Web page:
Association between statin use and intracerebral hemorrhage: a systematic review and meta-analysis
Background and purpose
Accumulating evidence suggests that statins exert neuroprotective effects, but whether their use affects the outcomes of intracerebral hemorrhage (ICH) remains controversial. Therefore, we performed a systematic review and meta-analysis to investigate whether statin use before spontaneous ICH affects unfavorable functional outcome or mortality.
We searched the Cochrane Library, MEDLINE, EMBASE and China National Knowledge Infrastructure databases for studies examining the effects of pre-ICH statin use on unfavorable functional outcome, mortality or neuroimaging outcomes in consecutively recruited patients with spontaneous ICH, regardless of the duration or dose of statin treatment.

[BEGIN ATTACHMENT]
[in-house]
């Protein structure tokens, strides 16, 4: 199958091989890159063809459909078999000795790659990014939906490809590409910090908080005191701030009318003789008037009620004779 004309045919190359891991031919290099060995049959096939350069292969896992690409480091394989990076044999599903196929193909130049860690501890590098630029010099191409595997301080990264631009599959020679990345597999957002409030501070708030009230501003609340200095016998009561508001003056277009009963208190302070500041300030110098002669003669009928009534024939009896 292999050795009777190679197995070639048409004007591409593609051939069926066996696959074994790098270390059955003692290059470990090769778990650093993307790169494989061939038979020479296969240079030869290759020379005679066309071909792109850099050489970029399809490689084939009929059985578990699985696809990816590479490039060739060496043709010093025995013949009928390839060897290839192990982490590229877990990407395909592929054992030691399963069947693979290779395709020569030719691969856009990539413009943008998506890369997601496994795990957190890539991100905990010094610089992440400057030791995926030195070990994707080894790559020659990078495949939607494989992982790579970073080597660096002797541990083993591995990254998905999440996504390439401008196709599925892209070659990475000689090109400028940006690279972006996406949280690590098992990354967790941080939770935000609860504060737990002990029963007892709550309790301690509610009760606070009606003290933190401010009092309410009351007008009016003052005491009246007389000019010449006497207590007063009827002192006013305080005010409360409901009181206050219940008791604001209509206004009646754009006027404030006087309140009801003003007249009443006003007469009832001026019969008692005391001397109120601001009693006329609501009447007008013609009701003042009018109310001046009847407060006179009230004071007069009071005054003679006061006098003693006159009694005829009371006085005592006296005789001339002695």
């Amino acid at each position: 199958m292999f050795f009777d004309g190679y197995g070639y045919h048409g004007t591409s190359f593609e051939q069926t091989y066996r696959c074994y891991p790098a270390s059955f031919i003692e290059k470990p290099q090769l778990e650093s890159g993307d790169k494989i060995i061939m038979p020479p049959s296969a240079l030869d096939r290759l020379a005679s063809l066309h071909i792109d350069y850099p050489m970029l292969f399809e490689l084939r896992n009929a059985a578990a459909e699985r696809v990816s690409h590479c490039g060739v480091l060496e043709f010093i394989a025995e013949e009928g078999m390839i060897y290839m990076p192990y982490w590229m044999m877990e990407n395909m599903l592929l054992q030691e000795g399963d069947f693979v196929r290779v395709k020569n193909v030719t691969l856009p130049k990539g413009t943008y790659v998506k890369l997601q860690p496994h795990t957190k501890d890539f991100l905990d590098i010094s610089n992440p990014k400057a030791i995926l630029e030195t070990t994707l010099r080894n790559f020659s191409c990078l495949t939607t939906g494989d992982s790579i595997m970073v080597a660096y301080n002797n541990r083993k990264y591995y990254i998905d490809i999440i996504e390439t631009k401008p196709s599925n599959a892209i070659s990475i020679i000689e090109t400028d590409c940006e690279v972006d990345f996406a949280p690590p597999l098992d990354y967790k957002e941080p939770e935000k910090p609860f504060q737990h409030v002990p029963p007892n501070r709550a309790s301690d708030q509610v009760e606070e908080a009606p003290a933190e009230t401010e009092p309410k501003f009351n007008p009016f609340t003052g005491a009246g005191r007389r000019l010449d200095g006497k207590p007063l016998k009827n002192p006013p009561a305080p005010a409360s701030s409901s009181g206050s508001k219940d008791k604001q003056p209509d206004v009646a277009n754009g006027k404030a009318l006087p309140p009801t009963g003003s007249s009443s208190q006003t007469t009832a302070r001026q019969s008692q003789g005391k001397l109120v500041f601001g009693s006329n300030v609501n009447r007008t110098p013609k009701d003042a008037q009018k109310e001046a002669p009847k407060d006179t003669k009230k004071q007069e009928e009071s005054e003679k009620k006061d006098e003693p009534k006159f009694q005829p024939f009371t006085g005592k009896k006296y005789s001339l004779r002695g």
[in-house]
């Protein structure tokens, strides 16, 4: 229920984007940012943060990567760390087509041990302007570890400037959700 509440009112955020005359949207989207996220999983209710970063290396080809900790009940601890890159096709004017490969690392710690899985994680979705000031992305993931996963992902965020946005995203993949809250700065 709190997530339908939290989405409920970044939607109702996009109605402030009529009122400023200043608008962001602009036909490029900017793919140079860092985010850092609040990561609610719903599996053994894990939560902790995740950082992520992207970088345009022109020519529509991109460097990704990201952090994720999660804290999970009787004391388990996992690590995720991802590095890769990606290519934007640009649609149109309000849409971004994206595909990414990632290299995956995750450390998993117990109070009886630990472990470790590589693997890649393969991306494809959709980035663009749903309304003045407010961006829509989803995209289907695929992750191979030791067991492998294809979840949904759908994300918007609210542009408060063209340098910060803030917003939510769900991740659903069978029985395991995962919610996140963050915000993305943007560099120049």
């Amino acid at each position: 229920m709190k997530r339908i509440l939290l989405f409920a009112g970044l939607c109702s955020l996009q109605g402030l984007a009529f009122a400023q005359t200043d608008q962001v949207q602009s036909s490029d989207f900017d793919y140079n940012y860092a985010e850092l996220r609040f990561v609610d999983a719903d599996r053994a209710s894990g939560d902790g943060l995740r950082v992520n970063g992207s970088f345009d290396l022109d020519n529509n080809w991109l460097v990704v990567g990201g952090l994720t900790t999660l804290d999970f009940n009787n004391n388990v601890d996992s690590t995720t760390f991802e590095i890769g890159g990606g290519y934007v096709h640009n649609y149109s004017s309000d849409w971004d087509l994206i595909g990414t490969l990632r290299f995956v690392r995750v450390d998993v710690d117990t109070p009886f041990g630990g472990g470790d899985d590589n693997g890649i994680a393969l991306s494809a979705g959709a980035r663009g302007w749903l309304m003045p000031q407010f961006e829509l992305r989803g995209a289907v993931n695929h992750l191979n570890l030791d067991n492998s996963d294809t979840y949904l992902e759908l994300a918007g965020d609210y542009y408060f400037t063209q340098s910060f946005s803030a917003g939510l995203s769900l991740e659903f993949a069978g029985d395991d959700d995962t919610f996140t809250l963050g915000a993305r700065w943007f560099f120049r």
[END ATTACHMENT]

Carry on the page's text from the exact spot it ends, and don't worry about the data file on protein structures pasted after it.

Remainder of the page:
A total of 12 studies were included that examined the effects of pre-ICH statin use on post-ICH outcomes in 1652 subjects in the favors pre-statin group and 5309 in the favors no pre-ICH statin group. Meta-analysis of 11 studies suggested that pre-ICH statin use did not significantly affect mortality across all three time points tested [in-hospital, 30 days, 90 days; odds ratio (OR) 0.85, 95% confidence interval (CI) 0.70–1.03]. However, meta-analysis of seven studies showed that pre-ICH statin use did significantly decrease 90-day mortality (OR 0.72, 95% CI 0.59–0.88). Meta-analysis of six studies showed that pre-ICH statin use was not associated with significant changes in unfavorable functional outcome. Moreover, pre-ICH statin use did not significantly affect admission hematoma volume (standardized mean difference 7.75, 95% CI −5.59 to 21.09).
Available evidence suggests that statin use before spontaneous ICH does not increase short-term mortality, unfavorable functional outcome or post-ICH hematoma volume at admission.